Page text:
Prime Minister Justin Trudeau says Ottawa will pay families $25,000 for each of the 57 Canadian citizens and 29 permanent residents who died when Iran shot down a Ukrainian passenger jet last week.
Trudeau says the money is intended to cover the cost of funeral arrangements or travel, and it’s on top of an earlier commitment to waive fees and speed up processing times for visas for those affected by the crash.
“This is a unique and unprecedented situation, because of the international sanctions placed on Iran and the difficulties that that imposes on these families,” Trudeau told a news conference in Ottawa Friday.
“I want to be clear: we expect Iran to compensate these families,” he said, but noted that could take time.
“I have met them. They can’t wait weeks. They need support now.”
Trudeau said 20 families have asked to bring the remains of loved ones back to Canada for burial. He said he expects the first bodies to be repatriated in the coming days.
If all families apply for the financial help, the government could pay out more than $2 million.
Trudeau said that any money from Iran would go straight to families and not be used to reimburse federal coffers for the interim financial help.
Meanwhile, Foreign Affairs Minister Francois-Philippe Champagne was in Oman to meet with his Iranian counterpart, Javad Zarif, to talk about the shooting down of the Ukraine International Airlines flight PS752, which killed 176 people last week.
According to a readout of the meeting provided by Champagne’s office, they talked about the need for “a transparent analysis of the black box data,” which are the flight recorders from the plane. The readout says Iran agreed.
The readout says they also discussed the need for Iran to provide full access to officials from Canada and other countries affected so they can “provide consular services, assist in ensuring victim identification meets international standards and participate in a thorough and transparent investigation.”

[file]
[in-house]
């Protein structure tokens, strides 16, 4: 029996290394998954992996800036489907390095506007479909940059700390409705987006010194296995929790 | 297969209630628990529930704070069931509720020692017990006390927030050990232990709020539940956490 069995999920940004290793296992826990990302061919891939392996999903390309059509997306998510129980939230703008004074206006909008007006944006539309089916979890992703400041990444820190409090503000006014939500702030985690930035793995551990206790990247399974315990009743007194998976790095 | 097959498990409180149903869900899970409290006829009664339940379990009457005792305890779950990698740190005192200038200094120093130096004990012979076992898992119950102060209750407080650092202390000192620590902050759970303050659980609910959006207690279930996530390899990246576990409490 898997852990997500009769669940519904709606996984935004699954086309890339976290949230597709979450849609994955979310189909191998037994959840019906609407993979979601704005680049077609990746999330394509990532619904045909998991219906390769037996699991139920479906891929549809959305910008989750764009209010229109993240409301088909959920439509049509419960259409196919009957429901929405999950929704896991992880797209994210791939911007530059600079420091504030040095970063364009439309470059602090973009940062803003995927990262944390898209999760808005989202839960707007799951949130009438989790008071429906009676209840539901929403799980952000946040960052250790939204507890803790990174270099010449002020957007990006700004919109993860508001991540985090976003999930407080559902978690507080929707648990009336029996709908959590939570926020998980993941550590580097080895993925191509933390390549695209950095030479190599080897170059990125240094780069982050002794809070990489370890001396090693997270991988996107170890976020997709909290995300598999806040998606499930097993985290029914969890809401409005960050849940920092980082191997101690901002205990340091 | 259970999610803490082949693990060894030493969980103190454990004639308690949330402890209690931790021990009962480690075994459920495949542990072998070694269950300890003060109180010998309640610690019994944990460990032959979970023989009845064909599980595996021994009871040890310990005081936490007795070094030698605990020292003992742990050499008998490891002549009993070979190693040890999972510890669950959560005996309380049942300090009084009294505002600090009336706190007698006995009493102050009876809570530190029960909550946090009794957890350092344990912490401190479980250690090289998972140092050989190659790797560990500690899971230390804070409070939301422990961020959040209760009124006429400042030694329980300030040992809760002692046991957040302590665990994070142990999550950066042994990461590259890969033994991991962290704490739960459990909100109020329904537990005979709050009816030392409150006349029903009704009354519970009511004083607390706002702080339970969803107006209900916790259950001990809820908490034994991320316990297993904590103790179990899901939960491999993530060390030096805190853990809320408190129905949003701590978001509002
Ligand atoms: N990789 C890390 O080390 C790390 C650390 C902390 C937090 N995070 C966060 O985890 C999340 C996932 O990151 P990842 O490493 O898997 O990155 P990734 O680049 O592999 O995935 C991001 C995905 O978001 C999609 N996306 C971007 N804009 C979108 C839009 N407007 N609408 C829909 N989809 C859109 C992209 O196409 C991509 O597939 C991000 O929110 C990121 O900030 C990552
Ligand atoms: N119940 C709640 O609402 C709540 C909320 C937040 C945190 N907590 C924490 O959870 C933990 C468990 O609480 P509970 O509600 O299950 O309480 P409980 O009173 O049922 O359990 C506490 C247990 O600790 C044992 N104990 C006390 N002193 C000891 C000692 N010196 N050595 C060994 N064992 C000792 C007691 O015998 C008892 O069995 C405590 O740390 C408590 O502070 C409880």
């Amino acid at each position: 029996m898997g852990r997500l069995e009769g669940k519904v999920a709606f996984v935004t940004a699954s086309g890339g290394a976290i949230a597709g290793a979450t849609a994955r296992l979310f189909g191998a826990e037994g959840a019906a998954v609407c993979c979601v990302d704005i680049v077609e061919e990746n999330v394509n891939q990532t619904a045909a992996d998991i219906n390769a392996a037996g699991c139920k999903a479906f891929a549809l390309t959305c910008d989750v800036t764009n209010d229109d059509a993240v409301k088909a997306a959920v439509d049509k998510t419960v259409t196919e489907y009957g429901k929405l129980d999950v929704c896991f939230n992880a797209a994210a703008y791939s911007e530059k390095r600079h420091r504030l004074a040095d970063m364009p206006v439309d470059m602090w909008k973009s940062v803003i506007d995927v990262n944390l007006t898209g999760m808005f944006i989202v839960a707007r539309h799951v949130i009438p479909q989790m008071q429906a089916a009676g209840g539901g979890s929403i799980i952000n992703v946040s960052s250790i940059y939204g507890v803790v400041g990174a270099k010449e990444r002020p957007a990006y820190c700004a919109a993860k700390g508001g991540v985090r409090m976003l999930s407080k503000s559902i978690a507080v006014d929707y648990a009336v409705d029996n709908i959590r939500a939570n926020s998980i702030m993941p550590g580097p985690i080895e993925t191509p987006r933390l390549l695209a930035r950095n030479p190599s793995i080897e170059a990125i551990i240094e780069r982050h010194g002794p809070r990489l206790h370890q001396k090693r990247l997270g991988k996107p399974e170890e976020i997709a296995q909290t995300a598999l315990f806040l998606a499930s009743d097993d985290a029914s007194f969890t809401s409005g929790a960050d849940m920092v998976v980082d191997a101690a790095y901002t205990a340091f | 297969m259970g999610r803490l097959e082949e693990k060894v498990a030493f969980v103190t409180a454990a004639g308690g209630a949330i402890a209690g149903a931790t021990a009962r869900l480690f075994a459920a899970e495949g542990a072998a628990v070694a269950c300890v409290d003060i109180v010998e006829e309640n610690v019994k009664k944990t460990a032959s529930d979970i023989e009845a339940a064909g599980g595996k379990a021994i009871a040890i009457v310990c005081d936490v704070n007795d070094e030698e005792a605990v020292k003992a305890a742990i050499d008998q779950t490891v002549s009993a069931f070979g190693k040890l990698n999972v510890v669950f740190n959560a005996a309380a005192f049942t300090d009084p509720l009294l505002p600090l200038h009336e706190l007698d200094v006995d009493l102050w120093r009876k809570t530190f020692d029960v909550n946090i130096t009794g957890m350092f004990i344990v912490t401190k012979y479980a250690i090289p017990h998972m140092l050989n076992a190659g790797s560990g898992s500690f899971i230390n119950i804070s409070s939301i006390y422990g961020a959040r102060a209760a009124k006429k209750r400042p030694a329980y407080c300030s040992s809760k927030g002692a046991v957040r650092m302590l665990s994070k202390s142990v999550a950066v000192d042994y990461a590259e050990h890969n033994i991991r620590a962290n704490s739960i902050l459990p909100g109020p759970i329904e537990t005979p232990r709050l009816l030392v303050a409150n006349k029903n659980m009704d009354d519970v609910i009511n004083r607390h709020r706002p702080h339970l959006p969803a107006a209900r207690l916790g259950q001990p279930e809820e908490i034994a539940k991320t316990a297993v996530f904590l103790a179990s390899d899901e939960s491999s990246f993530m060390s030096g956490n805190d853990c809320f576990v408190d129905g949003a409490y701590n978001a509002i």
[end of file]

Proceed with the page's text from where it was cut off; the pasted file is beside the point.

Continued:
They also discussed how Iran has a duty to compensate the families of the victims.
A summary of the meeting on the Iran foreign ministry website said that Zarif reiterated his country’s regret over the shootdown of the airliner and promised co-operation during the investigation. The summary said Canada requested the meeting, and that Zarif and Champagne agreed to meet again.
That meeting comes after Canada and representatives from Britain, Sweden, Afghanistan and Ukraine — the four other countries with citizens aboard the downed airliner — gathered in London on Thursday.
They came up with a list of demands for Iran, which includes pressing that country to co-operate with the investigation.
The countries are all asking that Iran punish those responsible and compensate the families of victims.
It has been just over a week since one — and possibly a second — Iranian surface-to-air missile took down the passenger jet minutes after takeoff from Tehran’s international airport.
The Canadian Press has independently confirmed at least 90 victims with ties to Canada, many of them students and professors returning after spending the December break visiting relatives in Iran.
In a rare sermon during Friday prayers, Iran’s supreme leader called the downing of the civilian airliner a bitter accident that saddened Iran and made its enemies happy.
Ayatollah Ali Khamenei said Iran’s international rivals have seized on the crash to question the country and its armed forces. He also attacked the United States for its killing of a top Iranian general, which was a factor in putting Iranian air defences on high alert.
With files from The Associated Press